I don’t drink so I don’t go to bars. But I like the idea of the local bar, where you can go watch the game and yes, where everybody knows your name. In many ways, blogs like Bronx Banter are on-line bars, community meeting spots, where a host of like-minded people can get together to follow, in this case, the Yankees. We get all kinds here, and I know that I often learn more from the comments section than I would from reading a newspaper. Sure, every so often the conversation will digress, but more often than not, I’d say Banter commenters are funny, enlightening and a good group to hang with.
I mention this because it was one year ago exactly when one of our regulars, the irrepressible, and often infuriating, Jim Dean passed away. Jim literally died in the middle of a Yankee game, sitting on the couch, with his laptop open to Bronx Banter. He was with us when he went, something that I take as a great honor.
Chyll Will, another longtime regular, had a terrific post on Jim the other day, which I’m taking the liberty of posting in full:
Jim Dean was a friend of mine, and I say that knowing that I never met him in person and that the only contact we’ve ever had was through Banter. There was something about his abrasiveness, his bellicosity and sarcasm that added interesting colors to his research and commenting. If there was anyone who created a picture of himself and everything he said through his words, he was certainly one.
I liked teasing him. He often would blast away at us with fiery, if sometimes off-the-mark blather about this player’s statistics, that player’s effort, the bumbling of the Yankees front office or, seeming to feel particularly jaunting, he would debate one or many of us. Well, debate is not strong enough… battle.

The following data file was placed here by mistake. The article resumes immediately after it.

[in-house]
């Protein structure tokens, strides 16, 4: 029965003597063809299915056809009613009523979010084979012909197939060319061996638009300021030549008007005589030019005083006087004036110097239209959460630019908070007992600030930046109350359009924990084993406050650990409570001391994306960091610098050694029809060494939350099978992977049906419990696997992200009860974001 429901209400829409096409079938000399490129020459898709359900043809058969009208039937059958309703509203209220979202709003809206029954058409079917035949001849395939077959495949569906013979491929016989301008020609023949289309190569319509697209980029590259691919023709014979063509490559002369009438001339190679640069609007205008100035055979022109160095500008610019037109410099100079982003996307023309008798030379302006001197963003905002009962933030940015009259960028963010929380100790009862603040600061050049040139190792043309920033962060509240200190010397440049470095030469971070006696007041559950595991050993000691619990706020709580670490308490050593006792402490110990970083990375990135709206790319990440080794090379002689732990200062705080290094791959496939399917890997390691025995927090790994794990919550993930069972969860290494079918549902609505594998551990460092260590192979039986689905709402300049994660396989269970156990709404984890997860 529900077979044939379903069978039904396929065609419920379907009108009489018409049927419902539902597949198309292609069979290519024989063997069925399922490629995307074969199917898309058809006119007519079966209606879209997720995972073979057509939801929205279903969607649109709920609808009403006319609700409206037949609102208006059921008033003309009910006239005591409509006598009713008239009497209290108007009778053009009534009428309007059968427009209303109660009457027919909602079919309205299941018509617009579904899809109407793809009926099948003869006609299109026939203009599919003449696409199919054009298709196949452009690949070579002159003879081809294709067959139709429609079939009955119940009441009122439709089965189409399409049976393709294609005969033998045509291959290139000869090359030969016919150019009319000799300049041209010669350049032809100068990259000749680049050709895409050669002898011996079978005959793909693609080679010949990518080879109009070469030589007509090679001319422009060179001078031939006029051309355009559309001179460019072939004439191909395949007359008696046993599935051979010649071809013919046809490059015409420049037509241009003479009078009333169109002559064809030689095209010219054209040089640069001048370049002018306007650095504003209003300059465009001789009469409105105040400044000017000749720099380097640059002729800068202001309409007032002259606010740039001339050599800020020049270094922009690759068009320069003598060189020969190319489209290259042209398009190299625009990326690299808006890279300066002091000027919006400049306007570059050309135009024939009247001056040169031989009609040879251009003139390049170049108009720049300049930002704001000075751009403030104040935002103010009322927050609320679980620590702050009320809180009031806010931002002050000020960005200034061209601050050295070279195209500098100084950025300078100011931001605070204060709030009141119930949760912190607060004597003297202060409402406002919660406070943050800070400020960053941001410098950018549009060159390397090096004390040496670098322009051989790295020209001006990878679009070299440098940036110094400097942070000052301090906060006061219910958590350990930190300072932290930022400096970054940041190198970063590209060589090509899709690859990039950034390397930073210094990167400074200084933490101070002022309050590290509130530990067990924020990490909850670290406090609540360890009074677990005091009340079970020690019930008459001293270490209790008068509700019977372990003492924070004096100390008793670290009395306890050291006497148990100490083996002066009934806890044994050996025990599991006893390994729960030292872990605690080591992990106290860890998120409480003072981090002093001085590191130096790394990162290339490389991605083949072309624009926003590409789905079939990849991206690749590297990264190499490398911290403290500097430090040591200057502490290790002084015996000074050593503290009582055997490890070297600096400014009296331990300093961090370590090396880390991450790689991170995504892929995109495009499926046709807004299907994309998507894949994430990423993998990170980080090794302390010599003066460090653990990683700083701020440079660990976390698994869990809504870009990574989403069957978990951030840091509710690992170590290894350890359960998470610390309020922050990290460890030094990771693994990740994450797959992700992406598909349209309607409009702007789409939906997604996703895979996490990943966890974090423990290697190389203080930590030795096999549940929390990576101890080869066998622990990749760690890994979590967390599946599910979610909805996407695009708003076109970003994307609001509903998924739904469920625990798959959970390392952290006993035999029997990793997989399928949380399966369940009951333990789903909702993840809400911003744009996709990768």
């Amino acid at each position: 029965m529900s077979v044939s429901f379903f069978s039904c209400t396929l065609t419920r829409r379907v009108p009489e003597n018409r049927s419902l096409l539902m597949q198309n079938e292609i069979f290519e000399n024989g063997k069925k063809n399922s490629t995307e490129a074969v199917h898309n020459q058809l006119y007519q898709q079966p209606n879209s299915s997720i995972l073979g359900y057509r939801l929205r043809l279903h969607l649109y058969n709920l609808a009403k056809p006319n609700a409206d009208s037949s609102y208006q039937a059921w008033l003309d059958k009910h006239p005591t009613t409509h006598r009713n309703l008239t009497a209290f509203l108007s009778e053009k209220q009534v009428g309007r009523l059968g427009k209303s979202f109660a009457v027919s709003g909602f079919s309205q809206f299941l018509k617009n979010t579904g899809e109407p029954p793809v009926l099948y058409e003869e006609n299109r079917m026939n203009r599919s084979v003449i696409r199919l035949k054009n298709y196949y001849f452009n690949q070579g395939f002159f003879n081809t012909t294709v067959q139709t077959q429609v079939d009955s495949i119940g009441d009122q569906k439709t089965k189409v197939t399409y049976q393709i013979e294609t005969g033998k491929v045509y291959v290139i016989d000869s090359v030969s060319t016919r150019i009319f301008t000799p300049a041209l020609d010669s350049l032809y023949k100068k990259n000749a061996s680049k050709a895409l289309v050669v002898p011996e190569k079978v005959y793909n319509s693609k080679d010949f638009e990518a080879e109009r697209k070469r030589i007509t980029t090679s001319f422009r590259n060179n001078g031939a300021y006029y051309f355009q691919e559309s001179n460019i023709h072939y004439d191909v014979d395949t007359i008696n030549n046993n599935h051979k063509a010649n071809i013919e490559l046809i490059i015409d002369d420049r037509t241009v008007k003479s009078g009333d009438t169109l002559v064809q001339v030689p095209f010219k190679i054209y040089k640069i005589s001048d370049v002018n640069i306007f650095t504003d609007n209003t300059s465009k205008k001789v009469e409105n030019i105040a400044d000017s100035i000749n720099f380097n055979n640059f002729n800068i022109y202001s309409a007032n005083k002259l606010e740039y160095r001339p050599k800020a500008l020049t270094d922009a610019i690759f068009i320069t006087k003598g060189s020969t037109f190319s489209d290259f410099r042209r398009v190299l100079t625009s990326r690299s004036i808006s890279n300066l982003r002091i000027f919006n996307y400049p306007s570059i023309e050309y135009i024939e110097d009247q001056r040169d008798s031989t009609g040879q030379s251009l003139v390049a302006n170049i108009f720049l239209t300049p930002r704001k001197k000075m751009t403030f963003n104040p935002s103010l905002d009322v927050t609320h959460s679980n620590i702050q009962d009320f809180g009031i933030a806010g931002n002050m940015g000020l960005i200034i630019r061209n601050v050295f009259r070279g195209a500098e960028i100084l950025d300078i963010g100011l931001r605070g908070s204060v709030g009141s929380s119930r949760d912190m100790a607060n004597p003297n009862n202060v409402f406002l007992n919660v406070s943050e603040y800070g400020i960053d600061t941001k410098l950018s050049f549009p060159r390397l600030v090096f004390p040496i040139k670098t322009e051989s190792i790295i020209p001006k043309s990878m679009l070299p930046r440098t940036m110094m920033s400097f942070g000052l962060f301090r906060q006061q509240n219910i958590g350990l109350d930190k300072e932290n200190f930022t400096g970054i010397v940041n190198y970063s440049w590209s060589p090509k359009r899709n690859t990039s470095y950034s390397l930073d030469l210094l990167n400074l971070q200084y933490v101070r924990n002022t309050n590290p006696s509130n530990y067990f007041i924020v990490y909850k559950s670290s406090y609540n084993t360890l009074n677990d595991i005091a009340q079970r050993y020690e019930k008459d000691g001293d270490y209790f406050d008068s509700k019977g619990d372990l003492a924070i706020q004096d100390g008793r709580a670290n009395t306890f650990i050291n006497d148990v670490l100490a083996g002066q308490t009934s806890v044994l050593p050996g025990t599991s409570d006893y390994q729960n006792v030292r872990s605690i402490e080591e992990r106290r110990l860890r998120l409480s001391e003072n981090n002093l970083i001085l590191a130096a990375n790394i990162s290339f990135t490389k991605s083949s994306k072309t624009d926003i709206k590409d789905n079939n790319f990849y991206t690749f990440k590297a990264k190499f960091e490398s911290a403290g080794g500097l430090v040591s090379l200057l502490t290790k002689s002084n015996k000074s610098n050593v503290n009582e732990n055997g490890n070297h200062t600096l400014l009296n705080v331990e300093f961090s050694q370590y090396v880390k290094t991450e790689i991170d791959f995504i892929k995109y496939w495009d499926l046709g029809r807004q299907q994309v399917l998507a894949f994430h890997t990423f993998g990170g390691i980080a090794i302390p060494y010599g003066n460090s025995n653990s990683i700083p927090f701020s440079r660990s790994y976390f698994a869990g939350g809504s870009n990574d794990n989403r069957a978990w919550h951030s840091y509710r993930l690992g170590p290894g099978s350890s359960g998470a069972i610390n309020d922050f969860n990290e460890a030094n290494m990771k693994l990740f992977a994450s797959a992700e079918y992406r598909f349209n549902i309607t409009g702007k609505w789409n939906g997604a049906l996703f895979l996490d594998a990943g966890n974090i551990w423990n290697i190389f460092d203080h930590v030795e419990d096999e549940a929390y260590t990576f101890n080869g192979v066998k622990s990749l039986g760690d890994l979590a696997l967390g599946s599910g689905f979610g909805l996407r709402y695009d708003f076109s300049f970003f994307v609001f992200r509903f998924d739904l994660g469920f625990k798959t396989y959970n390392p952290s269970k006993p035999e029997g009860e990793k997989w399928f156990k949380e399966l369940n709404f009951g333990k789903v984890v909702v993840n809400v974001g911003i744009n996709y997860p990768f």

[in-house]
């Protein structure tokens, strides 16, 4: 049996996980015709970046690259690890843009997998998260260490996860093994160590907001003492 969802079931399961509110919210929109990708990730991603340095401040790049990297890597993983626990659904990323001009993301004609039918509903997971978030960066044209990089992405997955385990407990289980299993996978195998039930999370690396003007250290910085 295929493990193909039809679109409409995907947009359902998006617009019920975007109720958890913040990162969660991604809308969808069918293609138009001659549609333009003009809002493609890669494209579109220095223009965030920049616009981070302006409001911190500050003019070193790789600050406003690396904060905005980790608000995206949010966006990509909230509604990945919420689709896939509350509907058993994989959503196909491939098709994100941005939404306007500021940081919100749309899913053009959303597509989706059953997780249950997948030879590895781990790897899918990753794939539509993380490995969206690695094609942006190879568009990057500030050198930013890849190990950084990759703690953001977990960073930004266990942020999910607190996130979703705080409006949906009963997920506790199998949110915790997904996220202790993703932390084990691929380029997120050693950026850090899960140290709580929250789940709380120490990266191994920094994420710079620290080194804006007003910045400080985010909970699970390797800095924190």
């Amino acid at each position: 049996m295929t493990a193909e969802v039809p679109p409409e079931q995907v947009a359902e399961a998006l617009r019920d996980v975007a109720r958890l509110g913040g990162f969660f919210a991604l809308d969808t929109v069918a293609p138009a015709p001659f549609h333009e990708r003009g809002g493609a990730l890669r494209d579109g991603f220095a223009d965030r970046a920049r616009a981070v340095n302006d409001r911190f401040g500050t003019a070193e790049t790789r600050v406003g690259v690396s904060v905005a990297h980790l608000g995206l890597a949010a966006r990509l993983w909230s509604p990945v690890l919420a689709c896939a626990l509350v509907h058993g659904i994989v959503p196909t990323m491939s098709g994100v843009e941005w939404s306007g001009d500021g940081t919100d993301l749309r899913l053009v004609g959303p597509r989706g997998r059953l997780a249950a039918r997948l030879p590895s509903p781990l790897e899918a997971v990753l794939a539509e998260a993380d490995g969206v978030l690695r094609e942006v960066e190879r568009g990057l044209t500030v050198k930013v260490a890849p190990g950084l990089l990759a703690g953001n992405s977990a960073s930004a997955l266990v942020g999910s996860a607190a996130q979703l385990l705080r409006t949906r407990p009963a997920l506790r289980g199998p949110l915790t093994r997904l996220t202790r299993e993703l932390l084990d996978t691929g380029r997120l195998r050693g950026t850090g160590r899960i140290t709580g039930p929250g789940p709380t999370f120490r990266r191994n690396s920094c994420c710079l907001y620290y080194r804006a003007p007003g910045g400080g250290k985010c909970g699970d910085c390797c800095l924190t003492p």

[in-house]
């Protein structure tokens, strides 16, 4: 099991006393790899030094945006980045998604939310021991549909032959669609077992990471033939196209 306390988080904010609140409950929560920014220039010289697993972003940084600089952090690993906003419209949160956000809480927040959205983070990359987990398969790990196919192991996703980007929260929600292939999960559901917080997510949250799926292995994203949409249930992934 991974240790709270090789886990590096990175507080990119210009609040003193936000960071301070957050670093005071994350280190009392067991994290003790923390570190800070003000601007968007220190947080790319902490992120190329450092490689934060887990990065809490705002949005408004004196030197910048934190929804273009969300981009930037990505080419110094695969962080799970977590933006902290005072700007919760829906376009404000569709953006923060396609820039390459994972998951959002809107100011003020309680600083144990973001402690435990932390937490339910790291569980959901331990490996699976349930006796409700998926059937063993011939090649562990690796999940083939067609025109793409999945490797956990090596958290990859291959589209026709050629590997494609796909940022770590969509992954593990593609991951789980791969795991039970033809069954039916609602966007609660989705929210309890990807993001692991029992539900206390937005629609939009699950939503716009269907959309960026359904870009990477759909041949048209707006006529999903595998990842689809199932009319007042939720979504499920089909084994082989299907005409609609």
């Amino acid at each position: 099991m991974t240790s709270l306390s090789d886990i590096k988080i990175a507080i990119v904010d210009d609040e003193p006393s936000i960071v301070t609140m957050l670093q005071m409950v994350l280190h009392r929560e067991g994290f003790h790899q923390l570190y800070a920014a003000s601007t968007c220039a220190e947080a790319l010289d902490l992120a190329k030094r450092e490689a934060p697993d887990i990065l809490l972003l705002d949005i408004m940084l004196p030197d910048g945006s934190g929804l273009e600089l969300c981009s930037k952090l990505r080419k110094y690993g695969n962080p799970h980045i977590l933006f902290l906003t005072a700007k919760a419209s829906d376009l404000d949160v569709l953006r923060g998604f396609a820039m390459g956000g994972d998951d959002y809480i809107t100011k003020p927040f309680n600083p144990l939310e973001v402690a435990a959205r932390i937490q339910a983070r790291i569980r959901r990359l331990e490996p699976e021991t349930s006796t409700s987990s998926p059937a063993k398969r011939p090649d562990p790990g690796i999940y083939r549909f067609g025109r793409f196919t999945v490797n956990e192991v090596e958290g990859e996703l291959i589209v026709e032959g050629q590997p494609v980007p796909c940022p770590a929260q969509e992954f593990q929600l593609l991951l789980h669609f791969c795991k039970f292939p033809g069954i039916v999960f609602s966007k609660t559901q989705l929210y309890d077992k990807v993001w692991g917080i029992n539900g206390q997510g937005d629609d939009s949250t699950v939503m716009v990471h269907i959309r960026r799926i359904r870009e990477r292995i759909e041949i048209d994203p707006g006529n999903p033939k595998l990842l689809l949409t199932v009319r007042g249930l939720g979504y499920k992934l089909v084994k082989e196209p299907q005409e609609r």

JD battled long and hard on a point he believed in, whether it was right or wrong. Sometimes it seemed like he battled just for the principle of it. But among other things, it was his passion for the Yankees and his quick response with sabermetric research that won the admiration of even his detractors. I am not nearly as good with numbers as he was, but if anything he was among the few that inspired a notion for me to learn.
I don’t know in what regard he held me; perhaps he saw me as a trifle, or maybe he respected my sense of humor. I do know that we once engaged in a surprisingly straightforward “conversation” that led me us to understand more about each other, and perhaps more respect for each other. We didn’t agree a lot of times, but we did (eventually) respect each other.
My point is, it’s odd that one can develop a friendship with someone in an internet community, but as I’ve always said, Bronx Banter is like family. And JD was like a brother. A bad brother, sometimes, but family nonetheless.
Rest In Peace, Jim Dean.
Amen. Jim Dean is still with us in spirit. Wonder what he thinks of the Nady deal?